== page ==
Integrated Pest Management is a pest control approach that integrates the best methods in an attempt to maintain pest populations under control. It started shortly after World War II, when artificial insecticides became widely available, and scientists started studying a way of controlling insect population to keep it underneath the limit considered to be healthy, thus preventing it from becoming a plague or becoming a threat to the agricultural industry.
Integrated Pest Management in America is based on six main principles that allow it to accomplish its purpose without becoming disruptive to nature.
The first of these basic principles is Acceptable Pest Levels. Complete eradication is often expensive, dangerous and unnecessary. The first step is to establish what a healthy population is, and establish thresholds. These are important in order to determine when a pest species is becoming too large and requires population control to once again reach a healthy level.
Preventive Cultural Practices are the next step. Making sure that only healthy crops are grown and that only pest control methods are used carefully in order to not create a resistance in a certain species are vital to achieve the management results needed for a healthy exchange between man and nature.
Monitoring these populations and the quality of the control methods is also vital. After this come the control methods themselves. There are mechanical control methods, which include traps and shooting, but also tillage and hand picking crops, to disrupt breeding behavior, thus keeping the population numbers under control.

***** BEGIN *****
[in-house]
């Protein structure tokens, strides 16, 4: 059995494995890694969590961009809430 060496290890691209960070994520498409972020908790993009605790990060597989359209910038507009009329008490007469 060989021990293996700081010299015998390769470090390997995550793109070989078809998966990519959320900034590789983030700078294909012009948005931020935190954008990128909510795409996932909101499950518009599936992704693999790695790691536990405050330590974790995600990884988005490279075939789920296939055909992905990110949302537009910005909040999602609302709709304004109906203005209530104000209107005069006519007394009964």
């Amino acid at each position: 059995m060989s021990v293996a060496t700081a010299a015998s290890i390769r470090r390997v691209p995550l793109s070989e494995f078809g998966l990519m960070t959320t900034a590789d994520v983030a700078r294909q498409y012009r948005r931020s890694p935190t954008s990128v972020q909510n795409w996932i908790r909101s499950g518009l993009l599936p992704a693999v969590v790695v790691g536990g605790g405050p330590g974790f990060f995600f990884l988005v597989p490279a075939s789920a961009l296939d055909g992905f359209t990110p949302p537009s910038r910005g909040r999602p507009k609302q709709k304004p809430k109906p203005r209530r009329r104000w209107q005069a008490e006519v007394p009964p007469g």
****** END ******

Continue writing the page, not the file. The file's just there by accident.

Biological control is also a low cost, yet effective method. The introduction of insects and parasites that directly affect the targeted pest species is an easy way to weaken the animals and ultimately control their growth of numbers. Obviously, the insects and parasites will also have to be closely monitored and controlled to avoid an out of control invasion that may affect crops and other animals that are not considered pests.
Synthetic pesticides and other chemical substances are also used, but must be done so very carefully, as they affect the whole ecosystem, cause unwanted mutations or completely eradicate a species that was otherwise important to their natural habitat.
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We are the Pest Education Network, a non-profit organization that focuses on wildlife and pest removal education. Our approach utilizes Integrated Pest Management, a strategy advocating prevention and humane methods.